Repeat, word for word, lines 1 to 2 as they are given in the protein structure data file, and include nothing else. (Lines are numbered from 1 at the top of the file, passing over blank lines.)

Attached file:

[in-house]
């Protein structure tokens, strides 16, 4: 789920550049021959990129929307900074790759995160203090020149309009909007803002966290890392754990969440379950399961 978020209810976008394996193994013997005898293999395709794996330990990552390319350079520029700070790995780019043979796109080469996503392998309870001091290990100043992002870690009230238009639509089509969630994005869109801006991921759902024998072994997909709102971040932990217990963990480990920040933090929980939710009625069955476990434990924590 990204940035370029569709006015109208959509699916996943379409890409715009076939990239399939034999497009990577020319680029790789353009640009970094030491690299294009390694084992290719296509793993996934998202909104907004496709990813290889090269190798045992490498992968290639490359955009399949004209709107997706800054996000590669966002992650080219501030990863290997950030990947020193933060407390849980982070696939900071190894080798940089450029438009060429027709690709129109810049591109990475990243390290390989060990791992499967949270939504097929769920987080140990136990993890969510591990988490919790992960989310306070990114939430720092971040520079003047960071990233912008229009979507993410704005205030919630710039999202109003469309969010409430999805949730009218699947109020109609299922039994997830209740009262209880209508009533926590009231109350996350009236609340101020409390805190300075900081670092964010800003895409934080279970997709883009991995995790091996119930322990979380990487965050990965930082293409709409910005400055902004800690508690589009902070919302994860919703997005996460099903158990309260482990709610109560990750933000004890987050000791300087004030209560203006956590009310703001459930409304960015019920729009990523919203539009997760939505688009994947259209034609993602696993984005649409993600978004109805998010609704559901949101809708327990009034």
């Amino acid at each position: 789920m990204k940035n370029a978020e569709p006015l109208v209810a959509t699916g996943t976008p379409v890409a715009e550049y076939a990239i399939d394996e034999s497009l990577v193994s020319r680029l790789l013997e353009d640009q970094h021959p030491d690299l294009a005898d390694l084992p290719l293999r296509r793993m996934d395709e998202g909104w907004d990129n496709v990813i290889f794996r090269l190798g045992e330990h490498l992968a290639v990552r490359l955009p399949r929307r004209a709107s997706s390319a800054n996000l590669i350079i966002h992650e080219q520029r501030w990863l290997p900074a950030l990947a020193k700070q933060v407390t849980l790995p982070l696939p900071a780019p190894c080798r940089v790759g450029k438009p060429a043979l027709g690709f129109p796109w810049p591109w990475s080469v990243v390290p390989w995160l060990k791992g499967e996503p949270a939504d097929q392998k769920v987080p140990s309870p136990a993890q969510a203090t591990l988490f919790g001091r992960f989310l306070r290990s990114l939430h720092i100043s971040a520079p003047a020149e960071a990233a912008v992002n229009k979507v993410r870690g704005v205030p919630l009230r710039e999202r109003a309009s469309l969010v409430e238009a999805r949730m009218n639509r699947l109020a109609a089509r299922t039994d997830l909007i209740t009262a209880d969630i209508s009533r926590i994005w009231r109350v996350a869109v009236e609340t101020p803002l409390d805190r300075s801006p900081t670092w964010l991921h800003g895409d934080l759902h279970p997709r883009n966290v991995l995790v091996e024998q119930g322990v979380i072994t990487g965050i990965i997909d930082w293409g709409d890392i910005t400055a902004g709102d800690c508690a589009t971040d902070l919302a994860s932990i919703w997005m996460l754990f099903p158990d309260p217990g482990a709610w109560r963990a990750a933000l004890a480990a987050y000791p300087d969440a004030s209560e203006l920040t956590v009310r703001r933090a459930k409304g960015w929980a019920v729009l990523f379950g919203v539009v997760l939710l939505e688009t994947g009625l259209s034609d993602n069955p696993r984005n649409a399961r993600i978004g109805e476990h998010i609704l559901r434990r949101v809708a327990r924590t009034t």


[in-house]
């Protein structure tokens, strides 16, 4: 789920550049021959990129929307900074790759995160203090020149309009909007803002966290890392754990969440379950399961 978020209810976008394996193994013997005898293999395709794996330990990552390319350079520029700070790995780019043979796109080469996503392998309870001091290990100043992002870690009230238009639509089509969630994005869109801006991921759902024998072994997909709102971040932990217990963990480990920040933090929980939710009625069955476990434990924590 990204940035370029569709006015109208959509699916996943379409890409715009076939990239399939034999497009990577020319680029790789353009640009970094030491690299294009390694084992290719296509793993996934998202909104907004496709990813290889090269190798045992490498992968290639490359955009399949004209709107997706800054996000590669966002992650080219501030990863290997950030990947020193933060407390849980982070696939900071190894080798940089450029438009060429027709690709129109810049591109990475990243390290390989060990791992499967949270939504097929769920987080140990136990993890969510591990988490919790992960989310306070990114939430720092971040520079003047960071990233912008229009979507993410704005205030919630710039999202109003469309969010409430999805949730009218699947109020109609299922039994997830209740009262209880209508009533926590009231109350996350009236609340101020409390805190300075900081670092964010800003895409934080279970997709883009991995995790091996119930322990979380990487965050990965930082293409709409910005400055902004800690508690589009902070919302994860919703997005996460099903158990309260482990709610109560990750933000004890987050000791300087004030209560203006956590009310703001459930409304960015019920729009990523919203539009997760939505688009994947259209034609993602696993984005649409993600978004109805998010609704559901949101809708327990009034």